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Noise from your car

Time:2018-06-15 18:41Turbochargers information Click:

from Your noise


Hearing an unfamiliar noise coming from you car can be unsettling. You worry about your vehicle breaking down and leaving you stranded, the expensive repairs your car may need, and how you're going to get around without a vehicle as yours sits in the shop being repaired. Believe it or not, that noise may be a good thing. When your car starts to make unfamiliar noises, it's trying to tell you something. How you respond determines how big an inconvenience the problem will end up being.

Noises made by your car are very hard to trace since they tend to travel along the body of the vehicle. With careful observation you can isolate most noises and quickly learn where they are coming from.

Squealing or Squeaking Noises

Brakes are designed to warn you when they're going bad. A small piece of metal attached to the brake will emit a squealing noise when they are worn, warning you that your brake pads may need replacing.

While squealing brakes can be very annoying, it is not always a sign that there is a problem. Some braking noise is considered normal since the system can be affected by different driving conditions. Severe braking, dusty or sandy roads, the type of brake pads used, and even humidity can make your brakes squeal in protest. Even though you may not notice any difference in your vehicle’s braking performance, you should have an expert inspect and perform any maintenance. Brakes are a vital system in your car, and your safety relies on them working properly.

You may find that the squealing noise is not coming from the brakes at all. Squealing or squeaking from under the hood often means a belt is slipping. Your automobile may have an array of belt driven systems and a worn or loose belt could be the culprit. Leaking fluids from other engine systems can get on belts and create squeals as well. Before installing new belts, make sure you fix any leaks because fluids may cause belts to prematurely fail.

Squeaking from inside your vehicle can be more difficult to find. It usually happens when you are driving, so for safety reasons you should get someone to assist you. As you drive you can narrow down where the noise is coming from. Loose trim, screws and connectors could be the problem. Sometimes simply having washers installed between plastic parts can fix the noise.

Whining Noises

A whine under the body of your car could indicate that the rear axle or drive unit is faulty. It could also be the wheel bearings, the gearbox, or even wind noise. If the pitch varies with engine speed it could be an engine driven system such as the power steering pump (check the power steering fluid), air conditioner compressor, water pump, and so on.

Grinding Noises

Grinding from the wheels means your brakes could be completely worn. When brakes reach this stage, you should not drive your vehicle and get it fixed immediately. If you find your brakes are not worn, the problem may be with the wheel bearings.

If you notice the grinding noise when steering, there may be something wrong with the tie rods or other parts of your steering system. You don't want to lose your steering at any speed, so stop driving the vehicle and get your mechanic to check it out.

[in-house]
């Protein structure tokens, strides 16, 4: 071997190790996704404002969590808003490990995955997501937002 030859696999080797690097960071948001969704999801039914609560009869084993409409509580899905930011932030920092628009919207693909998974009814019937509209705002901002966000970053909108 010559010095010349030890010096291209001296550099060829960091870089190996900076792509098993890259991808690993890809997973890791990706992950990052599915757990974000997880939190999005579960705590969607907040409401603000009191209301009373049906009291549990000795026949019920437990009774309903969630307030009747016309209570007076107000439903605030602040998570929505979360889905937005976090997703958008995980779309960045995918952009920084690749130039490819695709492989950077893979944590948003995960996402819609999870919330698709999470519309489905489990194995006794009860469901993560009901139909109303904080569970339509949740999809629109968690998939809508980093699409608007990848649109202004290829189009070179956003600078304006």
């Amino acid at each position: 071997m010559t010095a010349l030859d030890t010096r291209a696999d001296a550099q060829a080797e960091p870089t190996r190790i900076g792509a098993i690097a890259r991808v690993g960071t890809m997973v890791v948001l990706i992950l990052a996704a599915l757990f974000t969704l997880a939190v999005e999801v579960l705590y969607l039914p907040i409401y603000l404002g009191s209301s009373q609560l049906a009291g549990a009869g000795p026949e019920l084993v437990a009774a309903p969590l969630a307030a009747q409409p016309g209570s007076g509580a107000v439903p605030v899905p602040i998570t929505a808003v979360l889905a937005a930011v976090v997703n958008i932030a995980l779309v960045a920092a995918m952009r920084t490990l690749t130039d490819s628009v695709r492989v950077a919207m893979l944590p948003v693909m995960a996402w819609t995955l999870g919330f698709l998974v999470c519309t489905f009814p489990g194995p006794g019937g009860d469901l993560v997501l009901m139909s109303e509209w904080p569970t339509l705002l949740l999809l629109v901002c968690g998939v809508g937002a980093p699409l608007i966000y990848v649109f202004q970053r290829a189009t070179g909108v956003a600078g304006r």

Automotive Rattles

There are so many different parts and connections on an automobile that pinpointing a rattle can be very difficult. A second person is often needed to diagnose the problem since it may only occur under certain conditions, for example during acceleration, etc.

Thanks to plastic, better fasteners and connectors, rattles are less prevalent than they once were. Rattles from the undercarriage often come from clamps on the exhaust system, calipers, or loose brake pads.

If the rattling comes from the interior of the vehicle make sure you rule out any cargo that could be causing the problem. You would hate to spend hours looking for a rattling part and it turns out to be a pen sitting in the glove box.

Rattling from inside the engine as you accelerate or climb hills could be caused by low octane fuel. This can lead to carbon buildup result in a rattling noise like marbles bouncing around inside your engine. If you change to a higher octane fuel, and the noise doesn't go away, take your car to your mechanic. Be aware that severe rattling can damage your engine.

The ignition timing controls or the exhaust gas recirculation valve (ERG) could also be the source of rattles.

Hissing Noises

If you hear hissing it could be a leak in your tire. If the tire goes down slowly, you most likely have a screw or nail in it. You can find the hole by putting soapy water on the tire. Small bubbles will appear where the air is escaping from the hole. You should never drive on a flat tire. Air leaks can be patched, but driving on a flat will damage the tire and make it unsafe. You could also end up damaging your rims.

The hissing sound could also be from a bad radiator hose, bad radiator cap, or from the radiator itself. When your coolant is low, pressurized steam will build up and try to escape. The low fluid will most likely mean your engine will be running hotter as well. When checking radiator coolant, let it cool first. Hot radiator fluid can cause serious burns.

A hissing sound could also come from the exhaust system, a catalytic converter could be plugged, or a vacuum line could be leaking or disconnected.

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